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Privatization and Transnational Communication

The Third Annual Conference of the Arab-U.S. Association for Communication Educators (AUSACE) The third annual conference of the Arab-U.S. Association for Communication Educators (AUSACE) was held in Helnan Shepheard Hotel in Cairo, Egypt, September 7-10, 1998. The conference was hosted by the American University in Cairo and co-sponsored by Georgia …

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From the Editor

Welcome to the journal Transnational Broadcasting Studies. It's a complex name, but one very deliberately chosen. A journal restricted to media that is both broadcasting in nature and transnational in range of transmission may seem highly specialized, but this is in actuality an already enormous and ever-growing field with the …

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Nilesat 101 Channels

Source: Dr. Hussein Amin, Member of the Higher Committee for Specialized Nilesat Networks, the Egyptian Radio and Television Union, Cairo, Egypt. The biggest development in transnational broadcasting in the Arab world this year was the launch of Nilesat, not only Egypt's first national satellite but also the first satellite owned …

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The Regulation of Arab Satellite Broadcasting

Abstract  Direct broadcast by satellite (DBS) to and within the Arab world is regulated in various ways at the national and international levels. Regulatory regimes affecting reception, programming and ownership differ from state to state, while Arab-owned satellite channels operating from outside the region are also subject to the licensing …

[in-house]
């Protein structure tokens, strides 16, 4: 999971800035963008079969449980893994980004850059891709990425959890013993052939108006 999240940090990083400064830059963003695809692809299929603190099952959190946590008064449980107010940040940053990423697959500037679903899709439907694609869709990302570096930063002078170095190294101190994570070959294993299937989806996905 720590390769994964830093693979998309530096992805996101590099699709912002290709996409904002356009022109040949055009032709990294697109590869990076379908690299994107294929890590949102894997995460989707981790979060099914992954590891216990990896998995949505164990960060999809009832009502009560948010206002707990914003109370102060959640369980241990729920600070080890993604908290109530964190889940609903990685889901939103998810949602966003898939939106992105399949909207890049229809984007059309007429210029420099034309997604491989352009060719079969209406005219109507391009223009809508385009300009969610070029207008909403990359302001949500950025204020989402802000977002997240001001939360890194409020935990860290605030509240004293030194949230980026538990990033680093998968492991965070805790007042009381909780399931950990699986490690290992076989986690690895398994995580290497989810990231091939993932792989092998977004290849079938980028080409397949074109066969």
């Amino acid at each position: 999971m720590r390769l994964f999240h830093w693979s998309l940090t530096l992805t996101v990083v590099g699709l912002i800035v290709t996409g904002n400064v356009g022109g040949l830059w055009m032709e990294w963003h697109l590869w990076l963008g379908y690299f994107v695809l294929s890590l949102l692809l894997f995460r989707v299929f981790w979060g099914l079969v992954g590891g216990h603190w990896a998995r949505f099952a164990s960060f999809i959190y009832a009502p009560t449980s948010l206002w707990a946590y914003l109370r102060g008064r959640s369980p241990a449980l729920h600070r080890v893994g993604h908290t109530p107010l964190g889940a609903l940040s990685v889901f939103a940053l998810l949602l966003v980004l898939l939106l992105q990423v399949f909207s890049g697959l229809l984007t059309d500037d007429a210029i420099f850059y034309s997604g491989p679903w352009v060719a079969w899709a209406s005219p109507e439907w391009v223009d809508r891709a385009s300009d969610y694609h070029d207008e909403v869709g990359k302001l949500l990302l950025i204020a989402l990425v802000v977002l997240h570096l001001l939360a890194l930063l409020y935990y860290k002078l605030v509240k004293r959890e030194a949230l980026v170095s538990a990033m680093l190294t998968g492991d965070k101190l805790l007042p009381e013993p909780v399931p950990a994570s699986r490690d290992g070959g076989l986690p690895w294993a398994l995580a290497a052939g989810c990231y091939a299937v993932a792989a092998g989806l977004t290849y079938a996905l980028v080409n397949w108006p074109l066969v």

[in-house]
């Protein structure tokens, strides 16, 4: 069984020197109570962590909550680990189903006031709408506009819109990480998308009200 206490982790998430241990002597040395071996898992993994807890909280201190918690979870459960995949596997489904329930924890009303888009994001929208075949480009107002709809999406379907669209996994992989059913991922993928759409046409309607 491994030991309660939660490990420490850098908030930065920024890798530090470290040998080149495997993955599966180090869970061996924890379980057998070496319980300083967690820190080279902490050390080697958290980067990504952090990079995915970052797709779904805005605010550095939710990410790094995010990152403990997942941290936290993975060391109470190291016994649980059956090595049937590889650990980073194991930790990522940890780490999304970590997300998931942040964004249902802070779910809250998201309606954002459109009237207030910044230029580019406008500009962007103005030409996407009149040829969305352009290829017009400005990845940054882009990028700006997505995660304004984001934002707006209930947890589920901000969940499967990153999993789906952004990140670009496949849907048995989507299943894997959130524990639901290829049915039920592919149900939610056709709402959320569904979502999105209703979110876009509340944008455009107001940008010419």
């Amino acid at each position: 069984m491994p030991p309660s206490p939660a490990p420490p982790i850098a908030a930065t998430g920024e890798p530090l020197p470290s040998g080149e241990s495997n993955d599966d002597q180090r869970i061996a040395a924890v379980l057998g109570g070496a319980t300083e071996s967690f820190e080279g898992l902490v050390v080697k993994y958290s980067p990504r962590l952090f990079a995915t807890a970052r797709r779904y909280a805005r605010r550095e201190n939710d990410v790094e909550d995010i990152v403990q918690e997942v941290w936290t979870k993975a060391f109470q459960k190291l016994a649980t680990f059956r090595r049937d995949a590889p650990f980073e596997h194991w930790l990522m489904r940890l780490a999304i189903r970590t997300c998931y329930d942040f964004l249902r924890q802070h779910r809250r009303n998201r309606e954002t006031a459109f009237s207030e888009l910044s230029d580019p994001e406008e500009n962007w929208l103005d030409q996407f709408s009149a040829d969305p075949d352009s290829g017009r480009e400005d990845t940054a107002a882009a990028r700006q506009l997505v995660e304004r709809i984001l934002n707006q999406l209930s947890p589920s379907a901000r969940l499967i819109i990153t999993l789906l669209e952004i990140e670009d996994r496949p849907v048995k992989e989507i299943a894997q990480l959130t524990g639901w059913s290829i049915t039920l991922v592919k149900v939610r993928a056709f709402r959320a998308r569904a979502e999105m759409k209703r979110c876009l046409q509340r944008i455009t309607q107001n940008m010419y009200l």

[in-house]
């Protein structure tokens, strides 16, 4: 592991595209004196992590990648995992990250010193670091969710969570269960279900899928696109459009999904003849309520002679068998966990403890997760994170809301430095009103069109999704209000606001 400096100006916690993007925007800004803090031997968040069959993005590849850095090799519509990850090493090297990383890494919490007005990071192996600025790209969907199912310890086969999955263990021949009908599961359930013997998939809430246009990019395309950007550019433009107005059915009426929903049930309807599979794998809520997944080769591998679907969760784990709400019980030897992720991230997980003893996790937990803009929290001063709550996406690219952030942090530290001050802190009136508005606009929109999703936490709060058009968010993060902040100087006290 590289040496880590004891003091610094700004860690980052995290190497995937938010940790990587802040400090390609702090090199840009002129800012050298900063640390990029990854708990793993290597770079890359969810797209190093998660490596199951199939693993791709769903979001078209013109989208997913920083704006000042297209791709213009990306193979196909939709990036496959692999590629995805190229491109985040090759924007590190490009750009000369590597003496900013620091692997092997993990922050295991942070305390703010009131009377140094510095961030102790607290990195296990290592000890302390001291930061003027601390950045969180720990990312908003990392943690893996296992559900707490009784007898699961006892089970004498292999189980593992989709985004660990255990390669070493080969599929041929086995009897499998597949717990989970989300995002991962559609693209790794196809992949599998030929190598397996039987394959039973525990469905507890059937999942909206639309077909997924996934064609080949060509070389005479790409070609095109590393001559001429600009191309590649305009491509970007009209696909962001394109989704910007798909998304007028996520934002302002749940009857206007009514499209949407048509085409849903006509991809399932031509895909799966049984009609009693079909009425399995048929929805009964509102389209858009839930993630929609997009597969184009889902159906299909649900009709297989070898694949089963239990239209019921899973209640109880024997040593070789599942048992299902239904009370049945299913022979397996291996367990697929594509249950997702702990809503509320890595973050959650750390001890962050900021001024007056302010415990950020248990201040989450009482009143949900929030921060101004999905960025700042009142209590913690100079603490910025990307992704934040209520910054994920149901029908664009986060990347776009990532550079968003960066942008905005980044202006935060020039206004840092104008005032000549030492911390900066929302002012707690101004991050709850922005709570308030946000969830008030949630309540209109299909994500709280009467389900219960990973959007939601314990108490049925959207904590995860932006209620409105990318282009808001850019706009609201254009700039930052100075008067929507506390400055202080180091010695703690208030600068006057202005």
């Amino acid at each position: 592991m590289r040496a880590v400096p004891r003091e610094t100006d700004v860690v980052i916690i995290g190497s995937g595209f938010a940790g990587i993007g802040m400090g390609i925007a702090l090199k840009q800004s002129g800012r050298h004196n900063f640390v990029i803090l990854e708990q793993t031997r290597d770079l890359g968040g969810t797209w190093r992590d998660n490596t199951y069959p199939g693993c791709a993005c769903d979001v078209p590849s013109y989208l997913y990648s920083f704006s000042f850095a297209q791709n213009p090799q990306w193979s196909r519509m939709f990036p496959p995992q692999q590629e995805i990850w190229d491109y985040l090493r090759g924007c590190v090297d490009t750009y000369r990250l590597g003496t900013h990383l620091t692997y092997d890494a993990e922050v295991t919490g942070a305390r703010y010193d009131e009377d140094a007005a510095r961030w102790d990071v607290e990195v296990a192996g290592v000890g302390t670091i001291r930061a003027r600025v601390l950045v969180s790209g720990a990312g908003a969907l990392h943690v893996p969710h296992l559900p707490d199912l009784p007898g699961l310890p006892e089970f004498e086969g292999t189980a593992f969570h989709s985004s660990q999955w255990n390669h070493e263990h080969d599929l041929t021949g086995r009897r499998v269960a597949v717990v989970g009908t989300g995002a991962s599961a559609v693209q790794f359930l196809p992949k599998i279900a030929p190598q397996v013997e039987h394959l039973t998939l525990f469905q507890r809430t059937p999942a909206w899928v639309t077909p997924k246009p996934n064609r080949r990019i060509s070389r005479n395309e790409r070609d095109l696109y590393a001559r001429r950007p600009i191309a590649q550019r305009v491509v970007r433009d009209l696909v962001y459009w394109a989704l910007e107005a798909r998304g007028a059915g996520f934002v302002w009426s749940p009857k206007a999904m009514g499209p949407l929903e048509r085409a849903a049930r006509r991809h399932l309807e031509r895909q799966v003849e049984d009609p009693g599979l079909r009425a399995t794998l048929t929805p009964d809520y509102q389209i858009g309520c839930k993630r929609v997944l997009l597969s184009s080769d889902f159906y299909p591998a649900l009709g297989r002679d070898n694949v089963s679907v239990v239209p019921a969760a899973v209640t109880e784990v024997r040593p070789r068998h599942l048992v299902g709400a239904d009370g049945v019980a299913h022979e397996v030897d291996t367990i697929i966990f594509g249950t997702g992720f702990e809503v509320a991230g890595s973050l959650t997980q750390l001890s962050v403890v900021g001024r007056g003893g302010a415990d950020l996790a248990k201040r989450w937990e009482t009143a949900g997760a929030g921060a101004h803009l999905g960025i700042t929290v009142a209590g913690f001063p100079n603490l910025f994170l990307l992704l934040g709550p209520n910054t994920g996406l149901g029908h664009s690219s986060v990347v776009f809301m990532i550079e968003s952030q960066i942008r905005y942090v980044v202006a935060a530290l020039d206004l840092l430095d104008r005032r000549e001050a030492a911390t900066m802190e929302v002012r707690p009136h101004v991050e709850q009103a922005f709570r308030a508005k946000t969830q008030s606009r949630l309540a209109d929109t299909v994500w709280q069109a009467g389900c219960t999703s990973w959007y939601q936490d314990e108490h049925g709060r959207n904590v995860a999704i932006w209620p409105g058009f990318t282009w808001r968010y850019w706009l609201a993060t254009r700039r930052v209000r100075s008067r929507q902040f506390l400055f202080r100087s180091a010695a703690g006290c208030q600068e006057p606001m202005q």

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Satellite Television from Lebanon: A Preliminary Look at the Players

Abstract  Lebanon's Lebanese Broadcasting Corporation International (LBCI) and Future TV satellite broadcasts are popular with Arab audiences. After unlicensed broadcasting proliferated during the 1974-1990 war, the Audio-Visual Law of 1994 regulated all broadcasting activities and sanctioned satellite broadcasting, which LBCI and Future began in 1996. The two stations appear to …

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CNE in Egypt: Some Light at the End of an Arduous Tunnel

During the 1990s, the Middle East has experienced an explosion of growth in new media services, especially those delivered by satellite. The Middle East Broadcasting Centre (MBC), Orbit, Arab Radio and Television (ART), Emirates Dubai TV, and Egypt's Spacenet have all become well-known entities in the region (Bulloch 1995). Most …

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Digital Platforms in the Middle East

The Middle East has no fewer than four competing digital television platforms fighting for viewer loyalty: ART/1st NET, Orbit, Star Select, and Gulf DTH/Showtime. Four years ago there was no subscription TV. The few direct-to-home (DTH) satellite channels were all free-to-air and offered little threat to the monopoly state-run national …

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Transnational Media and Regionalism

The Arab League's headquarters in Cairo lie just a few hundred meters away from the city's statue of Simon Bolivar. The two represent monuments to desires for regional autonomy and unity—desires that time has proved easier to conceptualize than to implement. Yet a half century after the founding of the …

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